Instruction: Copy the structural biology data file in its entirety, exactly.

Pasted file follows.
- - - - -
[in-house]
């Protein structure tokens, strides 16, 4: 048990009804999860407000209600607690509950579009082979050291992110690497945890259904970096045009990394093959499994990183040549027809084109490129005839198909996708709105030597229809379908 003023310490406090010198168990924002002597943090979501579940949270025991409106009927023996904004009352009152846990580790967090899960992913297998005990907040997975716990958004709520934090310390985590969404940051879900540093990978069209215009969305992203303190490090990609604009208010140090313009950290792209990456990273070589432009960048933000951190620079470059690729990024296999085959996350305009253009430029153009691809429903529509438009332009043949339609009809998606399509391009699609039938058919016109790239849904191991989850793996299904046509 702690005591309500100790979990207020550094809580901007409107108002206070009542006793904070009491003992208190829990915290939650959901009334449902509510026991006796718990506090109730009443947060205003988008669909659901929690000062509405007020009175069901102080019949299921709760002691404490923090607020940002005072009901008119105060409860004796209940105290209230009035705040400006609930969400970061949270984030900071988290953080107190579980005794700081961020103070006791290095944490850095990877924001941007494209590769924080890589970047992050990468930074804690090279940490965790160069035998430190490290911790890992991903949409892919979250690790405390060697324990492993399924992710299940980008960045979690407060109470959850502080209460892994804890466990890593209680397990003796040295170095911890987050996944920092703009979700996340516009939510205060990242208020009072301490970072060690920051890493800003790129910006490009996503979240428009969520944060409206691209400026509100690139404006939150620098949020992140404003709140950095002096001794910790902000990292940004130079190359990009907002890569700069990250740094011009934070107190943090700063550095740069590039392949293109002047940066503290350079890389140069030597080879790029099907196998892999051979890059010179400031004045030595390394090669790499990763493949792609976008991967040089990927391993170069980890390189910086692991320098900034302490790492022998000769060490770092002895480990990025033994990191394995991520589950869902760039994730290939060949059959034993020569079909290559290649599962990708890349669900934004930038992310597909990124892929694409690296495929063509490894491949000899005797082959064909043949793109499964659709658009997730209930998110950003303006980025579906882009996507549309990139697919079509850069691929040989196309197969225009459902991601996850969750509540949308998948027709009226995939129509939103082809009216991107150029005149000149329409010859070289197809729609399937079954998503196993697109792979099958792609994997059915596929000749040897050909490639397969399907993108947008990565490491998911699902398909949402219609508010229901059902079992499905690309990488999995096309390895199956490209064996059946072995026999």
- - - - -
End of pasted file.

[in-house]
């Protein structure tokens, strides 16, 4: 048990009804999860407000209600607690509950579009082979050291992110690497945890259904970096045009990394093959499994990183040549027809084109490129005839198909996708709105030597229809379908 003023310490406090010198168990924002002597943090979501579940949270025991409106009927023996904004009352009152846990580790967090899960992913297998005990907040997975716990958004709520934090310390985590969404940051879900540093990978069209215009969305992203303190490090990609604009208010140090313009950290792209990456990273070589432009960048933000951190620079470059690729990024296999085959996350305009253009430029153009691809429903529509438009332009043949339609009809998606399509391009699609039938058919016109790239849904191991989850793996299904046509 702690005591309500100790979990207020550094809580901007409107108002206070009542006793904070009491003992208190829990915290939650959901009334449902509510026991006796718990506090109730009443947060205003988008669909659901929690000062509405007020009175069901102080019949299921709760002691404490923090607020940002005072009901008119105060409860004796209940105290209230009035705040400006609930969400970061949270984030900071988290953080107190579980005794700081961020103070006791290095944490850095990877924001941007494209590769924080890589970047992050990468930074804690090279940490965790160069035998430190490290911790890992991903949409892919979250690790405390060697324990492993399924992710299940980008960045979690407060109470959850502080209460892994804890466990890593209680397990003796040295170095911890987050996944920092703009979700996340516009939510205060990242208020009072301490970072060690920051890493800003790129910006490009996503979240428009969520944060409206691209400026509100690139404006939150620098949020992140404003709140950095002096001794910790902000990292940004130079190359990009907002890569700069990250740094011009934070107190943090700063550095740069590039392949293109002047940066503290350079890389140069030597080879790029099907196998892999051979890059010179400031004045030595390394090669790499990763493949792609976008991967040089990927391993170069980890390189910086692991320098900034302490790492022998000769060490770092002895480990990025033994990191394995991520589950869902760039994730290939060949059959034993020569079909290559290649599962990708890349669900934004930038992310597909990124892929694409690296495929063509490894491949000899005797082959064909043949793109499964659709658009997730209930998110950003303006980025579906882009996507549309990139697919079509850069691929040989196309197969225009459902991601996850969750509540949308998948027709009226995939129509939103082809009216991107150029005149000149329409010859070289197809729609399937079954998503196993697109792979099958792609994997059915596929000749040897050909490639397969399907993108947008990565490491998911699902398909949402219609508010229901059902079992499905690309990488999995096309390895199956490209064996059946072995026999």